Sawflies - Symphyta

Sawflies are one half of the taxonomic order Hymenoptera. The Sawfly branch is called Symphyta, the other branch is called Apocrita and includes ants, bees and wasps. What distinguishes sawflies from all the rest is their lack of a 'wasp waist'. The name sawfly comes from the female's ovipositor, with which she uses like a saw or drill to deposit her eggs inside plants.

The largest family of sawflies, with hundreds of species in France. Many of them are garden pests with communally living larvae that can strip a plant in days. The adults have 9 segmented antennae. Below is a Tenthredinidae larva, possibly Dolerus sp, photographed in damp 'improved' pasture in the Brenne, May (identified by Gilles Jardinier on le monde des insectes forum).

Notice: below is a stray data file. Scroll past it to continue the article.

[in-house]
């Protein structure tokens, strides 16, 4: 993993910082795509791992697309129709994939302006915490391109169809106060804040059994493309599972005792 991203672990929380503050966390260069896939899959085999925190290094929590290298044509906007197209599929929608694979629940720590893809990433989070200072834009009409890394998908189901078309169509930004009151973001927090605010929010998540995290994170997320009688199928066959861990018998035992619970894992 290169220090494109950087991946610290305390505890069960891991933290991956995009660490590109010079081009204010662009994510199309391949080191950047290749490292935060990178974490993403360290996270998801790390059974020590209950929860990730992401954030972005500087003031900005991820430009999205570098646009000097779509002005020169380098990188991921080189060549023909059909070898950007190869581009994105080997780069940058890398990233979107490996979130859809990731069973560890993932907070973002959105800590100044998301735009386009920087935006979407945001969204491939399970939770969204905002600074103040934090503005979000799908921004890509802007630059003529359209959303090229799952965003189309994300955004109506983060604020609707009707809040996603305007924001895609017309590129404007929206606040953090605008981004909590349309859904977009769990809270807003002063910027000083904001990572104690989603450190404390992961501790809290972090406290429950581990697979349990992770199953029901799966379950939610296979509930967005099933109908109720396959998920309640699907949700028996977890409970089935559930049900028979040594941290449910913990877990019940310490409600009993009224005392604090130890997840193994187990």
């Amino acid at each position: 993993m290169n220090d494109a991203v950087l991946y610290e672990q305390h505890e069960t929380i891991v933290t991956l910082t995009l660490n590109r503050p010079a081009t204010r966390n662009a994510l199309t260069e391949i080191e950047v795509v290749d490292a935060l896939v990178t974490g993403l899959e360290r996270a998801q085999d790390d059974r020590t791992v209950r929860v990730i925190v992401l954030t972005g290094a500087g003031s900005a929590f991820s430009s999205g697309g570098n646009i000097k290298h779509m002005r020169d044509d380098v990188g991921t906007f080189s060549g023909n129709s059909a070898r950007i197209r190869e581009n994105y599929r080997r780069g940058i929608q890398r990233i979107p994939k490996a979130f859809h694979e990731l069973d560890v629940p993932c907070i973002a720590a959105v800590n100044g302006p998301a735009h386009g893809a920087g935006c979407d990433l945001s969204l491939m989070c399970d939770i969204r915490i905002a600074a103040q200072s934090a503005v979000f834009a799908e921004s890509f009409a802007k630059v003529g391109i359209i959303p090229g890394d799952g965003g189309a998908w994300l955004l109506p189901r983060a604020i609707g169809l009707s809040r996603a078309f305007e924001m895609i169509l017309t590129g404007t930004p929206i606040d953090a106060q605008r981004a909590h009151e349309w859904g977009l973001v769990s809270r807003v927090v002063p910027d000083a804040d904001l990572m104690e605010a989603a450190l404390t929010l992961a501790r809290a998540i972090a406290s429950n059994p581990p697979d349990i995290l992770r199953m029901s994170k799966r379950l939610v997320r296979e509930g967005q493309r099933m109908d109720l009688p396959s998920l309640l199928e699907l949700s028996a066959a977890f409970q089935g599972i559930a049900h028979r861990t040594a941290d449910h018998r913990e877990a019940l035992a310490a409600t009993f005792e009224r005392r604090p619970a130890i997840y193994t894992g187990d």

References and Further Reading:

Insects of Britain and Western Europe by Michael Chinery will give you a tiny selection of typical sawflies. It's a good starting point, but never rely on it alone for an identification.

A post on the Curled Rose Sawfly Allantus cinctus Tenthredinidae on our daily blog Days on the Claise.

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